Educators and communicators steeped in Marxism for the last 40 years don’t dwell on real accomplishments because those events don’t politically empower the counter culture. Things like geophysics make the counter culture look silly, laughable, a waste of time and energy – all very disempowering characterizations. With Denver hosting a ground-zero event for worldwide oil and gas exploration – an evil incarnate population of engineers to a fractivist – not a single fractivist showed up to object at the Colorado Convention Center. Real meaning is kryptonite to them. Even geologist Governor Hickenlooper stayed away, perhaps not wishing to offend one of his Gang of Four deep pockets.
While geophysicists improve the world, the chattering classes spin their tales of Ebola, head chopping jihadis, financial collapse, wreckages of all sizes and shapes, storms and climate changes, victimization dramas, and politicians frame one hot mess after another with instant interpretations that always end with a moral that improves their side, their position. A cascade of false narratives give the Left the power to destroy, and power is what they live for. Disempowering the Left is the most politically incorrect thing one can do. Disempowering the Left is so wrong that the Left brand it with the most deplorable label imaginable – racism.
Don’t let the Left consume any more young people with destructive power. The Left squandered their franchises in the schools, the universities, and the media with false narratives, false dilemmas and false analyses.
It’s time our educators and communicators focused on the creators, those who accomplish the hard solutions from the difficult problem sets, the ones who tangibly improve mankind and don’t just talk about it.
Leave the dramas that empower the Left in the past. I doubt we ever needed their monkeyshines, but surely we don’t need them now.
After noticing that Citizens United received a judgment in their favor last week to be treated as a media outlet to release and promote their new film Rocky Mountain Heist, I sent an email to them requesting a copy of the film for posting to YouTube. I expected they would grant my request given the short time until the election and my presumption that they would appreciate any additional exposure for the ideas in the film.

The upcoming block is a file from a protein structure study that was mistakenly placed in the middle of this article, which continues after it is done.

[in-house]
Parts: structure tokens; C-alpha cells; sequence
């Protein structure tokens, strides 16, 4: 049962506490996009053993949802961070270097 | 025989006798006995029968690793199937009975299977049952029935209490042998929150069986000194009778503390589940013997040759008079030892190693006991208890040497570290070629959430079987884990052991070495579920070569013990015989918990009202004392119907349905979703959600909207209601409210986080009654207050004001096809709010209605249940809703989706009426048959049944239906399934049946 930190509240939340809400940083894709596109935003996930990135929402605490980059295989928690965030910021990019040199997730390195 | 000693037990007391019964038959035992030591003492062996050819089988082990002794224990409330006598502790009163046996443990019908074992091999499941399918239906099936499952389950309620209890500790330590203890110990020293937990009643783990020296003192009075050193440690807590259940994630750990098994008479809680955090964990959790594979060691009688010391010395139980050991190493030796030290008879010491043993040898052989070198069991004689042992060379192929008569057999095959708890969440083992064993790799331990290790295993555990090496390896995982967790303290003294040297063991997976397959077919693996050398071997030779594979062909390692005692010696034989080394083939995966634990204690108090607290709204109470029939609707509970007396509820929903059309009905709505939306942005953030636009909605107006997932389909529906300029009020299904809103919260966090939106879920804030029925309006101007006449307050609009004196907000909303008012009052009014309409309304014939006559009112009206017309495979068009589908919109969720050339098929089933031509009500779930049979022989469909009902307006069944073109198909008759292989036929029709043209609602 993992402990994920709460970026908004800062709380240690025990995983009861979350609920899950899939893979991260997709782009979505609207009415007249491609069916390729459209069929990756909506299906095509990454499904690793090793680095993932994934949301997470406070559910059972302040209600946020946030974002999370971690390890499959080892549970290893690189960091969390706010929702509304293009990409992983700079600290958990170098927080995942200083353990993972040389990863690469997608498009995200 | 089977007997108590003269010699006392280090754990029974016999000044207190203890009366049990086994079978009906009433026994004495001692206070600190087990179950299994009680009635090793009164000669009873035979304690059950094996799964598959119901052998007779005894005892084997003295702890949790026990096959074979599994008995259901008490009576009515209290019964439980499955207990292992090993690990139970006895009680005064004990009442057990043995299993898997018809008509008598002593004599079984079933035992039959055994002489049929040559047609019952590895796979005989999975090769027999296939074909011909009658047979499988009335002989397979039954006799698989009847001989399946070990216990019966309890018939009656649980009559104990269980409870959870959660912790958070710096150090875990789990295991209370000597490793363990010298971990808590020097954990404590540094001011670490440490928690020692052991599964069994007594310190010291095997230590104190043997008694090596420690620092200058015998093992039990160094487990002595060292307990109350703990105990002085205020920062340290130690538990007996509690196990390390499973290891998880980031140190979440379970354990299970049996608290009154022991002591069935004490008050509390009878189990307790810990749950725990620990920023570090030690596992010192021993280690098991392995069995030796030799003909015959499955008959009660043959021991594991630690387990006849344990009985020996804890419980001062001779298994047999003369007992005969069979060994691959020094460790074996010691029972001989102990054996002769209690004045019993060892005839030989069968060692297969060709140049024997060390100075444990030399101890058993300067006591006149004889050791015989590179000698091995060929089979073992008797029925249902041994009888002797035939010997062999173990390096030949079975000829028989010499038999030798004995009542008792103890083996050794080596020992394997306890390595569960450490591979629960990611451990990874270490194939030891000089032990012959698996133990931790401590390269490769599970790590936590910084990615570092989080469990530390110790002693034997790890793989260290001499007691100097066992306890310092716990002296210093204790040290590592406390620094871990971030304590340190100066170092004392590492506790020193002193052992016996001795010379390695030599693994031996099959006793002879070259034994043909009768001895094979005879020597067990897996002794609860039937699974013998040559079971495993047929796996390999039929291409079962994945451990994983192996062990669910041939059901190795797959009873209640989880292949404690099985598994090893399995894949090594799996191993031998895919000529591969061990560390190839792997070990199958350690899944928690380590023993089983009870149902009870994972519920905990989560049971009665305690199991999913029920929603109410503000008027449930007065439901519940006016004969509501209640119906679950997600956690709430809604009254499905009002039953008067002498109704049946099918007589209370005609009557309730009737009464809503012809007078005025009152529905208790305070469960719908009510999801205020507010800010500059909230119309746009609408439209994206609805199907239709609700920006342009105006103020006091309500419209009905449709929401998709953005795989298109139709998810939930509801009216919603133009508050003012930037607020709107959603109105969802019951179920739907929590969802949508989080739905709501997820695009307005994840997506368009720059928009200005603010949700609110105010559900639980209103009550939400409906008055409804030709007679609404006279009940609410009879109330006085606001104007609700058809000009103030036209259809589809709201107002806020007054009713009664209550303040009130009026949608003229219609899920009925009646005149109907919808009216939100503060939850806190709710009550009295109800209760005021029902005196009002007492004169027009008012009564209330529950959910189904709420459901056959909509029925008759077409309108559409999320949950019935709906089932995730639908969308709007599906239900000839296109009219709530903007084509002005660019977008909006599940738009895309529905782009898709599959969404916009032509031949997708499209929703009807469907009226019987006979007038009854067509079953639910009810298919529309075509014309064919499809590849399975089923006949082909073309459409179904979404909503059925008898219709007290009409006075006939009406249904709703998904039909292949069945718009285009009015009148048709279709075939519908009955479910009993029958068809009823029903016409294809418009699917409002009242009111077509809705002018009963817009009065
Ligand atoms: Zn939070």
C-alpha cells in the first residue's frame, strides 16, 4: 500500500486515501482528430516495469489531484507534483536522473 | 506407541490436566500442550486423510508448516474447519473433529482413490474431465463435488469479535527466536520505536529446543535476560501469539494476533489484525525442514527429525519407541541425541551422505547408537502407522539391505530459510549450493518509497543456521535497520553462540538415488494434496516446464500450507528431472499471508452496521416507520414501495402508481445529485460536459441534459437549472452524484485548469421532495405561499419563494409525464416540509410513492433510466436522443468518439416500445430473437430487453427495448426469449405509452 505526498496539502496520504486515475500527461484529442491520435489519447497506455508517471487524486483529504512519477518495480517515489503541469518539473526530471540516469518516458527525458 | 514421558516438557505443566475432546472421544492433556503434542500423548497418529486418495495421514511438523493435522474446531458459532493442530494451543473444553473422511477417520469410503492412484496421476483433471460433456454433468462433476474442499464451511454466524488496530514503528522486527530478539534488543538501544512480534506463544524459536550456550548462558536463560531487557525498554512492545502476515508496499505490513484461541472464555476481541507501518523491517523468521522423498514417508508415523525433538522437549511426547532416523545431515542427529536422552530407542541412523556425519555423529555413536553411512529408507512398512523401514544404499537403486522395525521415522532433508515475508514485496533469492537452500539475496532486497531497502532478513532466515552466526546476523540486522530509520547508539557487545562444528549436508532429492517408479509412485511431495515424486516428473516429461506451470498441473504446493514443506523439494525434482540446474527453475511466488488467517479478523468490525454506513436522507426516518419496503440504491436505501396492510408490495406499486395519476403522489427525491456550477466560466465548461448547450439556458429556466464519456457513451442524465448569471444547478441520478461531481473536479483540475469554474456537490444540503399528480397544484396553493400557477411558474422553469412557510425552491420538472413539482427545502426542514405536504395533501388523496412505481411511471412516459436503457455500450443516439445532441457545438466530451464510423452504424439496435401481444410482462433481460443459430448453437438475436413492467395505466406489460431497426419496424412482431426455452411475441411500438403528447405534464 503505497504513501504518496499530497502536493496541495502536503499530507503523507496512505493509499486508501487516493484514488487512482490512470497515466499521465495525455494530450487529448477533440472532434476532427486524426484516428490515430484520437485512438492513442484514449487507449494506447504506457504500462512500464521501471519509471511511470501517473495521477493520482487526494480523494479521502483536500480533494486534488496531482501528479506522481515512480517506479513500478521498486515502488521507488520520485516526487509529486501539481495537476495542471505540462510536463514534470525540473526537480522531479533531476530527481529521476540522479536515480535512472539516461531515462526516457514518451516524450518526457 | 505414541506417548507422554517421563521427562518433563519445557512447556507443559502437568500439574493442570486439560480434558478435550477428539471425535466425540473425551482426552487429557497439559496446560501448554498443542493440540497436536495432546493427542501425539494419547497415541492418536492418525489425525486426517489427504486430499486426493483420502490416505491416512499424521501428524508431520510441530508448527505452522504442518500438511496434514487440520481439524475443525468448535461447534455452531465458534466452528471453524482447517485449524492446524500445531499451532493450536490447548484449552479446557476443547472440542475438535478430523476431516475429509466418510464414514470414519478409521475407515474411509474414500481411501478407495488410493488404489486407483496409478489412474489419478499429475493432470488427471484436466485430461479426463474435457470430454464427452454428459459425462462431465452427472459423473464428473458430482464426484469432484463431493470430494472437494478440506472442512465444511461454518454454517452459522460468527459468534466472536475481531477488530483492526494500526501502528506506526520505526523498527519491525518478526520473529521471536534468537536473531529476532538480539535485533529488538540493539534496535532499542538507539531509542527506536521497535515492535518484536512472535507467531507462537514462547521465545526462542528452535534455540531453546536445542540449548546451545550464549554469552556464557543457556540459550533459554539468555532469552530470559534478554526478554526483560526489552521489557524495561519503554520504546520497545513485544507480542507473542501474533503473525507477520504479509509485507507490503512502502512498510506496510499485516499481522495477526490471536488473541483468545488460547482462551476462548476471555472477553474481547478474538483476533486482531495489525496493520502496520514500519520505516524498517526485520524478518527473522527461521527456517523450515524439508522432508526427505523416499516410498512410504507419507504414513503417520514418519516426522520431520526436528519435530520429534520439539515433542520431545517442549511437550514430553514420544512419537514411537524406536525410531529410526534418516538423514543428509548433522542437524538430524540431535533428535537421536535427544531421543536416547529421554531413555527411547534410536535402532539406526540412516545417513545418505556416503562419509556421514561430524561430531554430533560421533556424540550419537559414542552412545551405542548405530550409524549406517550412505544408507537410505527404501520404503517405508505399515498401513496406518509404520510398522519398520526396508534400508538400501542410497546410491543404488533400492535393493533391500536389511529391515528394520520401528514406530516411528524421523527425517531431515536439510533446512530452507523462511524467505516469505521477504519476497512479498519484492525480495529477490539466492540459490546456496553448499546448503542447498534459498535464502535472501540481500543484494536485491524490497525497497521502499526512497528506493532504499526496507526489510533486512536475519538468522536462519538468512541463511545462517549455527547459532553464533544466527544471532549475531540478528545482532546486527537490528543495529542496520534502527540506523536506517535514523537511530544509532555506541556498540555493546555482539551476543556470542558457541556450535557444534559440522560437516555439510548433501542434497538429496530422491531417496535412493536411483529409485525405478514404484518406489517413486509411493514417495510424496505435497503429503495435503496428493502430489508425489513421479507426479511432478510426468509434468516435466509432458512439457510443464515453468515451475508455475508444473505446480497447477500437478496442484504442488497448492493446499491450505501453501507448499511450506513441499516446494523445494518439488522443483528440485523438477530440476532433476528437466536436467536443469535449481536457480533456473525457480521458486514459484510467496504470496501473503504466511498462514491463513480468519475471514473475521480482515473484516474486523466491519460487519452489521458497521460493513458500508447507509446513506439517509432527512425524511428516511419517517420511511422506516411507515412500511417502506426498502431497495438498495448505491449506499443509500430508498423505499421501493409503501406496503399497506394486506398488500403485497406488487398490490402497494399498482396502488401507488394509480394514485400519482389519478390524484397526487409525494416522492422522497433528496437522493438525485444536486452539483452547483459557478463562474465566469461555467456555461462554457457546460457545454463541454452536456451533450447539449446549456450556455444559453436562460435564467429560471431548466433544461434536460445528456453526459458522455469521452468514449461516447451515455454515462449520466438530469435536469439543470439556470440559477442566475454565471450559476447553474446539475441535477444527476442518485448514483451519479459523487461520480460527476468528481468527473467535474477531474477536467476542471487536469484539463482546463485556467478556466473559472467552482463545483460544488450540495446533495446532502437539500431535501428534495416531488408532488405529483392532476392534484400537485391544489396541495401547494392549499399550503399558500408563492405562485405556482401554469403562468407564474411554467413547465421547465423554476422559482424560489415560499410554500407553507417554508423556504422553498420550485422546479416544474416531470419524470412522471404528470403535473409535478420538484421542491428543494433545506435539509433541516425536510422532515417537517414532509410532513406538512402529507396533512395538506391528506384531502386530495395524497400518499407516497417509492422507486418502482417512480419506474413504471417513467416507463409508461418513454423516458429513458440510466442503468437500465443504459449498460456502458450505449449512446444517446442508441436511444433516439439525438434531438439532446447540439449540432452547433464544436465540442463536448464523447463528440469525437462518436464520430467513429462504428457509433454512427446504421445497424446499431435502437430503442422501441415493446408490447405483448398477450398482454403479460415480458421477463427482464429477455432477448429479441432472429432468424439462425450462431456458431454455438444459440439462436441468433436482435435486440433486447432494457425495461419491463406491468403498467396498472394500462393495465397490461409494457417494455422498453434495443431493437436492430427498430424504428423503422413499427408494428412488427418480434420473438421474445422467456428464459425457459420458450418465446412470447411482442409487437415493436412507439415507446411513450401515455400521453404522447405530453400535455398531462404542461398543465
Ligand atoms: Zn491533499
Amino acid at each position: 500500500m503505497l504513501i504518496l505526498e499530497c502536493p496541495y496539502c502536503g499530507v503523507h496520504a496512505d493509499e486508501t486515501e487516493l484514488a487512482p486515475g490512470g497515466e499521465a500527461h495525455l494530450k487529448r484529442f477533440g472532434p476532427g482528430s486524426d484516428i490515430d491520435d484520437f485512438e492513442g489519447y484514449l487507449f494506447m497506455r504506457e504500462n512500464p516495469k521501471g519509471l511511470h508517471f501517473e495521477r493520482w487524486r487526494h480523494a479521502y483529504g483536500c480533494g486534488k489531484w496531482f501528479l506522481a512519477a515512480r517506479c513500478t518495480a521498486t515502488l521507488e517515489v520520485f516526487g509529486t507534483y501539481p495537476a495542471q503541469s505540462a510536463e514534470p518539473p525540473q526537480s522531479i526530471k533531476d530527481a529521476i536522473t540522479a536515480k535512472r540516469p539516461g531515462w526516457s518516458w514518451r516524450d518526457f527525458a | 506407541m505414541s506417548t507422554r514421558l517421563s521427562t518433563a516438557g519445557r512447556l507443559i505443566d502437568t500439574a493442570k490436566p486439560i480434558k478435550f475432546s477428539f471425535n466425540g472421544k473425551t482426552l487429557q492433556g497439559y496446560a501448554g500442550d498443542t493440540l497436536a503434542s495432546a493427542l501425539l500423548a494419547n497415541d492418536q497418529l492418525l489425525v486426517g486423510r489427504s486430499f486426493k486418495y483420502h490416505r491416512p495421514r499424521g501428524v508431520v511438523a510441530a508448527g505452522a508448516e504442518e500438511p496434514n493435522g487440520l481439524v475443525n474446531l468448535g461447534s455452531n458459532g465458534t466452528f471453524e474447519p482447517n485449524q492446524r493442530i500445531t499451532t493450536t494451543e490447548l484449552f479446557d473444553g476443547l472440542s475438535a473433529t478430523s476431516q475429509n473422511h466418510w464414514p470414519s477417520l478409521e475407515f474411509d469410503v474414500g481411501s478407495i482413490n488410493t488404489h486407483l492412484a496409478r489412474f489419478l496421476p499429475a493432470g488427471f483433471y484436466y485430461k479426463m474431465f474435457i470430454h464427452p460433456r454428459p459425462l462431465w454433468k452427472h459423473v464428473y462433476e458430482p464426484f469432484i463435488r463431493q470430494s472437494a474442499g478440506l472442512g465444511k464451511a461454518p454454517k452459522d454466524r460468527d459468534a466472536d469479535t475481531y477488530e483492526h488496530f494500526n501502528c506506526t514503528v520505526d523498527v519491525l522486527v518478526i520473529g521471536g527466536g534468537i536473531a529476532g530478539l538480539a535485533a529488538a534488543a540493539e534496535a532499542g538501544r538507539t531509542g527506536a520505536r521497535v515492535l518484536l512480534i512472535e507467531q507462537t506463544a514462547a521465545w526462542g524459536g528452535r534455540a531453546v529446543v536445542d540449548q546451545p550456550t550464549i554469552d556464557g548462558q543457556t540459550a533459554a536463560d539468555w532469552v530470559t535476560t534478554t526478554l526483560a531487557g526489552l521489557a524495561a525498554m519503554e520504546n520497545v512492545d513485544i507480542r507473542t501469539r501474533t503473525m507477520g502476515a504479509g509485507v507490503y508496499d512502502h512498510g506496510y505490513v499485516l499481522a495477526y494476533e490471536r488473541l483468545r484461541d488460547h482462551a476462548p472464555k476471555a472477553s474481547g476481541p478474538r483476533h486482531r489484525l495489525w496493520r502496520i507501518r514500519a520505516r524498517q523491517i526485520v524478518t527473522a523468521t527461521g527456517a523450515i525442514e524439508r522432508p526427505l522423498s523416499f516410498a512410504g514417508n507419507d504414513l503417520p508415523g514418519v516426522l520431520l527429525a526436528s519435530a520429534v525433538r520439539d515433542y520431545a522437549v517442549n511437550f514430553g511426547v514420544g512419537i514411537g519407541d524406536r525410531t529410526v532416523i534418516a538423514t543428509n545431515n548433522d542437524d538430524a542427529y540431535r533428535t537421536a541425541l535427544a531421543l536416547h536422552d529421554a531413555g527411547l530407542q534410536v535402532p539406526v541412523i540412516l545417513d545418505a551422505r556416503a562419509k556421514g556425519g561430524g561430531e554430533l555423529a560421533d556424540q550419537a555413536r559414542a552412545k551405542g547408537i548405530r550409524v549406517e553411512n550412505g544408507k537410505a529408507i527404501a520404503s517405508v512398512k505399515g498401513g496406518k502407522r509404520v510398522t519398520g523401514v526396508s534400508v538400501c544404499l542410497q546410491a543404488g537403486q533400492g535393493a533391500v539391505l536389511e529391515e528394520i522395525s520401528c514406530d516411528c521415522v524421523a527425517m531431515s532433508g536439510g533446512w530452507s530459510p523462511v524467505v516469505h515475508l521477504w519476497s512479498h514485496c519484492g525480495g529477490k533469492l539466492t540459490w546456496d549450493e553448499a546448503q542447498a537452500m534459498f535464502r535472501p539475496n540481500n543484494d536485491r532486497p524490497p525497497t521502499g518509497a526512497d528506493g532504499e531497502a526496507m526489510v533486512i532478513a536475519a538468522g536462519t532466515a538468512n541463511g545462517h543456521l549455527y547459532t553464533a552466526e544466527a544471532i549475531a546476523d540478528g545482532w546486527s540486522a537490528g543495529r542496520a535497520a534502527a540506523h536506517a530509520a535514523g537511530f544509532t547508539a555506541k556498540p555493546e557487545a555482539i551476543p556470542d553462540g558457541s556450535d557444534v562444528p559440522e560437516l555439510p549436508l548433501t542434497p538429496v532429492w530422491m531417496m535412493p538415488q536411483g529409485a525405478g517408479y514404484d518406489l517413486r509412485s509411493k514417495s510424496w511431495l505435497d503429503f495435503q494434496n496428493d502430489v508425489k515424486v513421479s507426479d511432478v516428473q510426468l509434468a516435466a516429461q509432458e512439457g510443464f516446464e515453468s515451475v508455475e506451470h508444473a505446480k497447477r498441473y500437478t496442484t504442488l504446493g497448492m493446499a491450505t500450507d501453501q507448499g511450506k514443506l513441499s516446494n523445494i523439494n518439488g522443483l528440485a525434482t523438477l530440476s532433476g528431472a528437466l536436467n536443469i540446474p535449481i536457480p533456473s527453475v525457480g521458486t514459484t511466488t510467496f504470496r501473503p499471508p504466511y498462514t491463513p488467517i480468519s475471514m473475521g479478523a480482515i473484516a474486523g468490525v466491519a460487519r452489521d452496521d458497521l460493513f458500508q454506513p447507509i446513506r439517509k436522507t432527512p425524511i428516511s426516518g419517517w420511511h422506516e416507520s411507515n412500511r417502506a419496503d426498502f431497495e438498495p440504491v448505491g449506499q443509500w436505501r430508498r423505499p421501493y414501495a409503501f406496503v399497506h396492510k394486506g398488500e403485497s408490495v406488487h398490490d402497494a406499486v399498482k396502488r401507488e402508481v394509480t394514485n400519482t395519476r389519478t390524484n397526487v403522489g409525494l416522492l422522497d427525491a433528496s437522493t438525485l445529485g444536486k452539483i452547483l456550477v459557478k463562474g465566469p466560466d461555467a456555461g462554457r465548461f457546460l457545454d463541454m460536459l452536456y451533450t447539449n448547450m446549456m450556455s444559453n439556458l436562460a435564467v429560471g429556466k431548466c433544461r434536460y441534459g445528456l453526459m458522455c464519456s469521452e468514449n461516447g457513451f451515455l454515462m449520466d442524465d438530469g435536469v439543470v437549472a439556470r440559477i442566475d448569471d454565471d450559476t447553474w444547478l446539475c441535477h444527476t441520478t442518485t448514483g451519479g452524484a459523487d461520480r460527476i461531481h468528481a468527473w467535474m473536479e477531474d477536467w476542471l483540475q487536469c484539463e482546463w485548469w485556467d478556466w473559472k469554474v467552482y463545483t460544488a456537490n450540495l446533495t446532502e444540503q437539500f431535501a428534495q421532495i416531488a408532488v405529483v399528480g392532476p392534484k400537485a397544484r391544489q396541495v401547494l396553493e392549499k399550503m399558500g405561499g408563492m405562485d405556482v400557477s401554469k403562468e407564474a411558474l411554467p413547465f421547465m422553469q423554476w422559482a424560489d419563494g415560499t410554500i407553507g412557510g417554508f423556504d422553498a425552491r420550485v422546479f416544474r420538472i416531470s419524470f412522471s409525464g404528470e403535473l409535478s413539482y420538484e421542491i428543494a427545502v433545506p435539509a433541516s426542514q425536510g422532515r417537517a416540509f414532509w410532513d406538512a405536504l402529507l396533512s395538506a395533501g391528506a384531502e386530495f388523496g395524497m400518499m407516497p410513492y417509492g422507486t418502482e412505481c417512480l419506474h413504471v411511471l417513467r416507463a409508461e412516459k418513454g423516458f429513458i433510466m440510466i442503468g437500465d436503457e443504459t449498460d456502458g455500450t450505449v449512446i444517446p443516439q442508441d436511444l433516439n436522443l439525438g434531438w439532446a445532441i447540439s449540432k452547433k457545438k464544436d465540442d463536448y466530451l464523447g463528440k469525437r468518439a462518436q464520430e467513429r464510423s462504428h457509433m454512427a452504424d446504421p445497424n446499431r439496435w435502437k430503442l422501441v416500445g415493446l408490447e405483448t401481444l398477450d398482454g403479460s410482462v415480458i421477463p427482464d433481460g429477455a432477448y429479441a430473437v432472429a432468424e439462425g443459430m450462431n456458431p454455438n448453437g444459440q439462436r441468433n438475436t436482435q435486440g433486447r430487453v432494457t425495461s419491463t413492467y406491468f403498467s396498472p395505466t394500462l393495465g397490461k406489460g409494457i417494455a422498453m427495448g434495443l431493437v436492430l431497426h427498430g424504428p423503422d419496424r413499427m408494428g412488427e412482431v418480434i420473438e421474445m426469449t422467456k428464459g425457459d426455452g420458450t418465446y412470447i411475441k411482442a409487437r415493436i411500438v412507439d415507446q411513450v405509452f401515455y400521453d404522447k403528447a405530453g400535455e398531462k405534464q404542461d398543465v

In response I received an invitation to attend a Denver premier showing of the film Wednesday night at the Hyatt Regency. See http://youtu.be/JvSfl2FXfP4 to get a flavor of the evening. While most of the conservative movement in America seemed to be there last night, there was not a single Leftist in sight. No signs, no bullhorns, no shoving, no cops, no litter, no bodyguards blocked the way. Just a roomful of conservative luminaries completely open, walking the walk, talking the talk, unthreatened and unafraid, completely accessible. Cool.
I had a chance to meet David Bossie so I asked him if I could publish the film on YouTube. He turned me down and explained it was necessary in order to defend Citizens United’s copyright to the film – certainly a reasonable position since, upon further inspection, I found that Citizens United publishes their films for a fee on their website. My mistake was to presume their only interest was partisan when in fact they’re also in the business of selling views of their documentary films. I was naïve to think they made films solely for the greater good. People have to make money too and good for them that they’ve found a way to profitably work in conjunction with serving society by resisting encroaching totalitarianism.
Rocky Mountain Heist had its genesis in The Blueprint, published in 2010, which I finally got around to reading last week. It is a beyond-eye-opening education in todays American politics.
From Adam Schrager and Rob Witwer, The Blueprint – How the Democrats Won Colorado, 2010.
“After Amendment 27, campaign spending in meaningful quantities could only be accomplished through the “independent sector”–a collection of nonprofit organizations that stepped into the role once occupied by political parties. . . a garden of think tanks, political 527s, 501(c)(3) charitable organizations, 501(c)(4) “social welfare” organizations, new media outlets, progressive watchdog groups, and assorted activist organizations. . .” p 40-41